Display of message identifiers is disabled under any of the following conditions:
Message identifiers are made up of some combination of the catalog name, set identifier, message identifier, and delimiting characters. Following are some examples of message identifiers you can display by using the options and environment variables discussed in this manpage:
The first example illustrates the default format for message identifiers if you use the -e option and do not set one of the CAT_MIDFMT* environment variables. The second example illustrates what happens when you use the -E option and set the CAT_MIDFMT to "%C %M: ", that is, the catalog name followed by a space followed by the message number.
The following subsections discuss the CAT_MIDSET* and CAT_MIDFMT* environment variables in more detail.
Using the CAT_MIDSET* Environment Variables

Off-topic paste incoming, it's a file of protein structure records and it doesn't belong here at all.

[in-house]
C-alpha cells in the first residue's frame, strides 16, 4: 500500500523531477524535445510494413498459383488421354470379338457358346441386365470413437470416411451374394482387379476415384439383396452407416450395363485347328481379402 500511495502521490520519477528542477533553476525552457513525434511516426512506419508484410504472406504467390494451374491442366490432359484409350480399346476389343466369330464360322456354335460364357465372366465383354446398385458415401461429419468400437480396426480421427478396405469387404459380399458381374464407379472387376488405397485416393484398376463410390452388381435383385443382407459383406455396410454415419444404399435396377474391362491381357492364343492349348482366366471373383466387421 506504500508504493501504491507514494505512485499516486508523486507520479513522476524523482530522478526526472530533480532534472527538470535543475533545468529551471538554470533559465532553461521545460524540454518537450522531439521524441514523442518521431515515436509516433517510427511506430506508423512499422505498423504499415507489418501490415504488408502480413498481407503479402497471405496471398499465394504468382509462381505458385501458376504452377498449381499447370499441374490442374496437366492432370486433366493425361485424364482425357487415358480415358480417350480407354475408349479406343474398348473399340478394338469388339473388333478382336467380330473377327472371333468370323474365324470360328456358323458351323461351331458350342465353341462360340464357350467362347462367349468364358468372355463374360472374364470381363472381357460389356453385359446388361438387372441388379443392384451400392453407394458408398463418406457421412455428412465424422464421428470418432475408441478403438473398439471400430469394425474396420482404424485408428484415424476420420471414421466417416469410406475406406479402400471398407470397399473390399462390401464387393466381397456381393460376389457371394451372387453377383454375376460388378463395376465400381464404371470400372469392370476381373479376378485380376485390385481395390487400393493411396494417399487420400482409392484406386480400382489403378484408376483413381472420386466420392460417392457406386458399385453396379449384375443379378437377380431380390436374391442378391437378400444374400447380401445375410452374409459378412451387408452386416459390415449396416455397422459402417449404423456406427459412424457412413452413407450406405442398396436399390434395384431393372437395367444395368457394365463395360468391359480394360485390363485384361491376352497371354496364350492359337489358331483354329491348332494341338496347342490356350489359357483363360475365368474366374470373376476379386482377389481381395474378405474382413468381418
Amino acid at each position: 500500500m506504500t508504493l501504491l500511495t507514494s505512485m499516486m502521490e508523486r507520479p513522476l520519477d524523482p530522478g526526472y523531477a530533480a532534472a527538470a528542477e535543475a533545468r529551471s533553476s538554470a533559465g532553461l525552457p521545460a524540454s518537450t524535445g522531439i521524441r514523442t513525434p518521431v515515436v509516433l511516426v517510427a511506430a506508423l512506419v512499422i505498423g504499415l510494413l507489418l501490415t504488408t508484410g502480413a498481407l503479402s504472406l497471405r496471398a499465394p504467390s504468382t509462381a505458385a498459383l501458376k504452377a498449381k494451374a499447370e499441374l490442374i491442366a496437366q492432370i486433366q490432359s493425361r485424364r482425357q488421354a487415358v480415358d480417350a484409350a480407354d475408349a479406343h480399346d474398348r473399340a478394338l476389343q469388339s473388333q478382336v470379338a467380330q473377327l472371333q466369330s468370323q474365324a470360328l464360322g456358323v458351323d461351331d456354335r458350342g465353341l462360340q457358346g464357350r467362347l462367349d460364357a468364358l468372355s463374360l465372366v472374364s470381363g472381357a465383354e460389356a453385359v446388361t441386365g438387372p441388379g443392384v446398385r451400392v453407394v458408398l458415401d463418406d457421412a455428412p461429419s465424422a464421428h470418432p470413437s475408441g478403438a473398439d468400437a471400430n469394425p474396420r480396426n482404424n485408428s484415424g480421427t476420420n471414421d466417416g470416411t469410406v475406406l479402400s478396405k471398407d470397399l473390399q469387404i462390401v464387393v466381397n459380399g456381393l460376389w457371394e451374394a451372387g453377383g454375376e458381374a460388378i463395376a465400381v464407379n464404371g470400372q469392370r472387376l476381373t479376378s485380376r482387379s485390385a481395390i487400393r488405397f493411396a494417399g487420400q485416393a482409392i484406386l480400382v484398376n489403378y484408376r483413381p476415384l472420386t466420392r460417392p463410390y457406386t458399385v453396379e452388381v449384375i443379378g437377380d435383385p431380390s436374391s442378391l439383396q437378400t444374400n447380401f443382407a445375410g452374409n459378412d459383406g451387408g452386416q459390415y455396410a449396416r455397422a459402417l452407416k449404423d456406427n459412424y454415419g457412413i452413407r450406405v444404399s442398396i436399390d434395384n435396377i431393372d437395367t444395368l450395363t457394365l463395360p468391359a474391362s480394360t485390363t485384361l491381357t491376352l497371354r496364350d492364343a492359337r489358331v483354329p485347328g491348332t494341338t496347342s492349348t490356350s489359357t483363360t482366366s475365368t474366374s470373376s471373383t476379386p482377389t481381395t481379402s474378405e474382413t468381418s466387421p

The CAT_MIDSET_catname and CAT_MIDSET environment variables are used to control how to activate the message identifier feature. You can use them to specify a space-separated list of numeric identifiers for the sets containing messages that will be displayed with message identifiers. For example, if you set one of these variables to "3 4", only messages in sets 3 and 4 will have their message identfiers displayed. The messages in other sets in the message catalog will be displayed without their message identifiers. If you set one of these variables to "", this will disable display of message identifiers for all sets in the message catalog.